President Bush departs Monday for a foreign trip that will end with a much-anticipated visit to Amman, Jordan, for talks with Iraqi Prime Minister Nouri al-Maliki.
Mr. Bush will first stop in Estonia for a few hours and then head to Latvia, where he'll summit with NATO leaders. The president is expected to press U.S. allies to increase their defense spending in Afghanistan, where NATO troops have been battling a resurgent Taliban. Areas of Afghanistan have become increasingly unstable, and some nations have seemed reluctant to send troops to the southern part of the country, where much of the renewed violence has occurred.
Iraq is also expected to come up for discussion at the NATO meeting. Turkish Prime Minister Recep Tayyip Erdogan, who will attend the NATO summit, recently held meetings in Jordan. Both Turkey and Jordan border Iraq. Both countries have both expressed concern about the idea of partitioning Iraq, a proposal that has been bounced around on Capitol Hill. Turkish and Jordanian leaders say they worry that partitioning could lead to a new explosion of violence.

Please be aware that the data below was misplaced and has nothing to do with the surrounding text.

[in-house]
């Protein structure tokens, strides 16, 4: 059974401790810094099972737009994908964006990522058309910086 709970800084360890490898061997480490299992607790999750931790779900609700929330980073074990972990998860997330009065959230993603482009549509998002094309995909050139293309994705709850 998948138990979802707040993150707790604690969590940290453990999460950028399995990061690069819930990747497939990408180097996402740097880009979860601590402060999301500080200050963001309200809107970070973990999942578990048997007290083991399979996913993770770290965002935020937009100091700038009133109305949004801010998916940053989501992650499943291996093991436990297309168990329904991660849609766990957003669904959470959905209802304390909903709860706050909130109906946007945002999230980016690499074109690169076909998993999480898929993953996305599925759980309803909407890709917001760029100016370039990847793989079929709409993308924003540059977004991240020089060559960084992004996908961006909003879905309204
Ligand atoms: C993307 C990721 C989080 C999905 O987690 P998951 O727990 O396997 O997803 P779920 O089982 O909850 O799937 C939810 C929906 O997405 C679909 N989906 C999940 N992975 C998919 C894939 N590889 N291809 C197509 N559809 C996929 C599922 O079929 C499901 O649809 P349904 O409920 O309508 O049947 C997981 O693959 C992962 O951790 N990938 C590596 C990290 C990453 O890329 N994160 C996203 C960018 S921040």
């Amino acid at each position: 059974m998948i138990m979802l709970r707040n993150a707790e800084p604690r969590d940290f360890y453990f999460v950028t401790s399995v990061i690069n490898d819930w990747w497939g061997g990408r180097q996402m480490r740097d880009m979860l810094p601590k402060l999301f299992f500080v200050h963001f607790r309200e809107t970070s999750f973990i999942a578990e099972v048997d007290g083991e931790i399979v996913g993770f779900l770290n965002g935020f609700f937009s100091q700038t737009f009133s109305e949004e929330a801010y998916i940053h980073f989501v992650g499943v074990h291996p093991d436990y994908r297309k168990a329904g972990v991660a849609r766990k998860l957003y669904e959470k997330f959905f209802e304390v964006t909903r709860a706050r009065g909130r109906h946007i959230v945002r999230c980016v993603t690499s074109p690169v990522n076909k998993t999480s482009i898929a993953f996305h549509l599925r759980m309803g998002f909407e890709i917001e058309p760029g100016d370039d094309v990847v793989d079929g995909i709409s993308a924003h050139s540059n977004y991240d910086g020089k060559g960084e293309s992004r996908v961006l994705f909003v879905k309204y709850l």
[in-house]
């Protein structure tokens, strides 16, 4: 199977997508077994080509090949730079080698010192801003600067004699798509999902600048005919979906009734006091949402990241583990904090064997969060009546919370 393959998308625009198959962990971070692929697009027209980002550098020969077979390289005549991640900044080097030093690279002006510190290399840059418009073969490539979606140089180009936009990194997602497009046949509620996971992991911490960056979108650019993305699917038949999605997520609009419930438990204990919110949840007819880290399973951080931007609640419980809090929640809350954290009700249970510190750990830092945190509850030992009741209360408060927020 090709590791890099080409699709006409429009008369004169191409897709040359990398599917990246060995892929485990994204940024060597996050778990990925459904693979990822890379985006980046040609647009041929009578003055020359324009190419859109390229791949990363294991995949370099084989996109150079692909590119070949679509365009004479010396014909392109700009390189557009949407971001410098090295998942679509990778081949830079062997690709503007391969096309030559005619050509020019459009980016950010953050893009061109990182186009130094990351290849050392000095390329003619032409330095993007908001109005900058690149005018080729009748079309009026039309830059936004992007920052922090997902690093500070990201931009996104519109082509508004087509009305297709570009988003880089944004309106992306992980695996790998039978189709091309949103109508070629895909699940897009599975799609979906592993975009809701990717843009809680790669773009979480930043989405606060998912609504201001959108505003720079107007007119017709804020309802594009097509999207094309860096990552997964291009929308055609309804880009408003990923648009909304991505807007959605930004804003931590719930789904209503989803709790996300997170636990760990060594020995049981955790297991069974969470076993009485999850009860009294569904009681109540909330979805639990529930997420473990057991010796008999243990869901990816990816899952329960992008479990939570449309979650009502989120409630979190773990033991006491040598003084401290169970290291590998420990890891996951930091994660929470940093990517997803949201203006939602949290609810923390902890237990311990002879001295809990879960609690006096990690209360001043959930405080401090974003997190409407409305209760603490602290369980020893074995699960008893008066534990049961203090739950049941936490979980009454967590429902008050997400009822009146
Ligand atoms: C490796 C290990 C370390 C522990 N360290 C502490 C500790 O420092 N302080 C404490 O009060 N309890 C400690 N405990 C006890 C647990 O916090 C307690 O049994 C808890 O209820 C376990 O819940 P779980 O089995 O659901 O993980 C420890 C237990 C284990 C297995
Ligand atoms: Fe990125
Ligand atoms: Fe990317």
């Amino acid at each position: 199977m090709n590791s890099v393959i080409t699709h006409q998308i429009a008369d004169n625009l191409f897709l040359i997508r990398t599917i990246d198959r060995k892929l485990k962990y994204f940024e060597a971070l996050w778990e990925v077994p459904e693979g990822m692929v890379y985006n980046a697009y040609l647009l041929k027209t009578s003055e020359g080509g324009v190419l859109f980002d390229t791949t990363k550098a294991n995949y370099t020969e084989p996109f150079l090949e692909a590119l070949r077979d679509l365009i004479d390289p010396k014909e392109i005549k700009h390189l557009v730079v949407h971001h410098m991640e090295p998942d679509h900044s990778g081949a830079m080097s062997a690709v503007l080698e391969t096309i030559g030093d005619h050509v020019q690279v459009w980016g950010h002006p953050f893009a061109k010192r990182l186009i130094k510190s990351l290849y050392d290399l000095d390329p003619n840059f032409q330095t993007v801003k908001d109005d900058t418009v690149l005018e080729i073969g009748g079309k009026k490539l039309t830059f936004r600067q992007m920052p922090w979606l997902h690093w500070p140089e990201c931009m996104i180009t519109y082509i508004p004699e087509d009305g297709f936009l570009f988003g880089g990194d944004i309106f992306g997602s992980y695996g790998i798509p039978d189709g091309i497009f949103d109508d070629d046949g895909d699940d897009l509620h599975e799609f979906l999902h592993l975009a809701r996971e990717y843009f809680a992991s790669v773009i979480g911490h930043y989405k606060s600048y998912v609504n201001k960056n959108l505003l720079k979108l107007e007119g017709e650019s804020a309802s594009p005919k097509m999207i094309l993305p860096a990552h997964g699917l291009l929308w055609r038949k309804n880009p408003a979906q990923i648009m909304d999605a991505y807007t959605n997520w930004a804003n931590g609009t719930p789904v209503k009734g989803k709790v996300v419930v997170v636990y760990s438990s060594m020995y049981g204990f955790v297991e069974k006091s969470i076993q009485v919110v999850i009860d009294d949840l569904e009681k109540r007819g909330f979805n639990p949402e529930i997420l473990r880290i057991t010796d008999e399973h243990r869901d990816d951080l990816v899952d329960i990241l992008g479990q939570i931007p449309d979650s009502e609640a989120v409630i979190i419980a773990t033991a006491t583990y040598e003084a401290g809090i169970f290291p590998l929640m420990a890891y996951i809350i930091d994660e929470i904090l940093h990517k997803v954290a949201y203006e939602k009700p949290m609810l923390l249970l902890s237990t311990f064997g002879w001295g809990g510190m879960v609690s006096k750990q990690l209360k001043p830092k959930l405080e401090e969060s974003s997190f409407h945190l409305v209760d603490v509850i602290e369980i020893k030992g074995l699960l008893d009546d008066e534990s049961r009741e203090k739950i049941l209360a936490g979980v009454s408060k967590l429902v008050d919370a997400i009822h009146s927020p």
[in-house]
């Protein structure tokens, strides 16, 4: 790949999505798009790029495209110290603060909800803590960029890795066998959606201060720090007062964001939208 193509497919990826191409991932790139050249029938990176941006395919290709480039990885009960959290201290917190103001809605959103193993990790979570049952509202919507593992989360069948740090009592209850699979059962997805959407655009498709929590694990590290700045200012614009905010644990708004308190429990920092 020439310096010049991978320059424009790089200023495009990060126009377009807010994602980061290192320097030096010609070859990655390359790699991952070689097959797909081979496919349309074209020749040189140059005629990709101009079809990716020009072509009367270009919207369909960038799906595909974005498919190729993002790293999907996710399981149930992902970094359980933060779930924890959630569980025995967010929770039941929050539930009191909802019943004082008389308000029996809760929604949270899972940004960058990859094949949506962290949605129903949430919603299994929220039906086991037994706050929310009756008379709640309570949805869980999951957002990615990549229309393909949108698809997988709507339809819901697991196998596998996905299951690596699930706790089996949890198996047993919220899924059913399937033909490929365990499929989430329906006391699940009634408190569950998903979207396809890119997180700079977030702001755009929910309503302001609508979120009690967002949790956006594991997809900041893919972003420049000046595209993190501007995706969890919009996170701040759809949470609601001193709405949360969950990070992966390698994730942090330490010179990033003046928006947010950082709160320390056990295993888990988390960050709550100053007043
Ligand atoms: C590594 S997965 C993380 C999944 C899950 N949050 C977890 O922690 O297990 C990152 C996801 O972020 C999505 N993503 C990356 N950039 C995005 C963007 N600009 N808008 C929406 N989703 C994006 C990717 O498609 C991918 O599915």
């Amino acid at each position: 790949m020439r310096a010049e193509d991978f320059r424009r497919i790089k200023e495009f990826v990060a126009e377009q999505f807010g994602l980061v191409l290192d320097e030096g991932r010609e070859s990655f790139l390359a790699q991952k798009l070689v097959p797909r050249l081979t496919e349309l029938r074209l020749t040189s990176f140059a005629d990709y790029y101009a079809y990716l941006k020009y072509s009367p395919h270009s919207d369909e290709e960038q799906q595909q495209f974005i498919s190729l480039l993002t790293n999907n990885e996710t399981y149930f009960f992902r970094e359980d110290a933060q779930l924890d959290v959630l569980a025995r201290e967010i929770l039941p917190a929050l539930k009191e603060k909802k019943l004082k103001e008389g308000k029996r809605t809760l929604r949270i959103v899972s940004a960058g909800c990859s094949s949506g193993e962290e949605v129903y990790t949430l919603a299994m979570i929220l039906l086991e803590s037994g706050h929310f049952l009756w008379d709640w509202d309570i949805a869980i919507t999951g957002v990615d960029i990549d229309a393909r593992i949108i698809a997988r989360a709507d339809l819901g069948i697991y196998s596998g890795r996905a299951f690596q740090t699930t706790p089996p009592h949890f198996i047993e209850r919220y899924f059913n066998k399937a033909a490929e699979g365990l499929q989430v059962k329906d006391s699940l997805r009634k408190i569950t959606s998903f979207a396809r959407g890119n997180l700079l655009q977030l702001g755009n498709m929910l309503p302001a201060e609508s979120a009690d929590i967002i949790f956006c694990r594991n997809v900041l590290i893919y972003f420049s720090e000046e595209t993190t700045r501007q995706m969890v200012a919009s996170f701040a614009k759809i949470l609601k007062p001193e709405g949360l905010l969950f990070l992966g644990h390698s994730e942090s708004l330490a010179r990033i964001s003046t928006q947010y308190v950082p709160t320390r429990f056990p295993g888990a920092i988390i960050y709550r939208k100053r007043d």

The president's trip will culminate with his meeting in Jordan with Prime Minister al-Maliki. The two leaders are expected to discuss plans to give Iraqi forces greater responsibility in security the country.
Their meeting follows a week in which rising bloodshed pushed Iraq closer to all-out civil war.